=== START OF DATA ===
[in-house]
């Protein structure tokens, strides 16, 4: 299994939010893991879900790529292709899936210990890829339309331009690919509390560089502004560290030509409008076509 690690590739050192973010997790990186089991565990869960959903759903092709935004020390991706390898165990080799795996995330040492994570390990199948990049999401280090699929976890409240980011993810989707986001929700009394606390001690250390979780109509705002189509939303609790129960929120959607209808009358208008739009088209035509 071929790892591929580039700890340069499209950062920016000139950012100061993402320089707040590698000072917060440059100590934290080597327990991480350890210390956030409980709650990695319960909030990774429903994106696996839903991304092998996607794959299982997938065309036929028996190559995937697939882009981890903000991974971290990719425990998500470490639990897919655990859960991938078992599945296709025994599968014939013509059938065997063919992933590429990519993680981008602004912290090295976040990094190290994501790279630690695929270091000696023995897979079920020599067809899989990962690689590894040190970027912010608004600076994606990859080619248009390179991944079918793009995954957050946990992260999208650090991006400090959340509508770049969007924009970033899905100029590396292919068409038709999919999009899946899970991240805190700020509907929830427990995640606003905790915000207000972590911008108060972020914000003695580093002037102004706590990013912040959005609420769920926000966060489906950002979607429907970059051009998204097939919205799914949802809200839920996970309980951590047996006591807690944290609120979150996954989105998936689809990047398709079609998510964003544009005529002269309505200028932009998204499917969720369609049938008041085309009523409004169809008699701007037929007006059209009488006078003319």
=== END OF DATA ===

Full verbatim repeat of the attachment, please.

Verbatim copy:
[in-house]
């Protein structure tokens, strides 16, 4: 299994939010893991879900790529292709899936210990890829339309331009690919509390560089502004560290030509409008076509 690690590739050192973010997790990186089991565990869960959903759903092709935004020390991706390898165990080799795996995330040492994570390990199948990049999401280090699929976890409240980011993810989707986001929700009394606390001690250390979780109509705002189509939303609790129960929120959607209808009358208008739009088209035509 071929790892591929580039700890340069499209950062920016000139950012100061993402320089707040590698000072917060440059100590934290080597327990991480350890210390956030409980709650990695319960909030990774429903994106696996839903991304092998996607794959299982997938065309036929028996190559995937697939882009981890903000991974971290990719425990998500470490639990897919655990859960991938078992599945296709025994599968014939013509059938065997063919992933590429990519993680981008602004912290090295976040990094190290994501790279630690695929270091000696023995897979079920020599067809899989990962690689590894040190970027912010608004600076994606990859080619248009390179991944079918793009995954957050946990992260999208650090991006400090959340509508770049969007924009970033899905100029590396292919068409038709999919999009899946899970991240805190700020509907929830427990995640606003905790915000207000972590911008108060972020914000003695580093002037102004706590990013912040959005609420769920926000966060489906950002979607429907970059051009998204097939919205799914949802809200839920996970309980951590047996006591807690944290609120979150996954989105998936689809990047398709079609998510964003544009005529002269309505200028932009998204499917969720369609049938008041085309009523409004169809008699701007037929007006059209009488006078003319």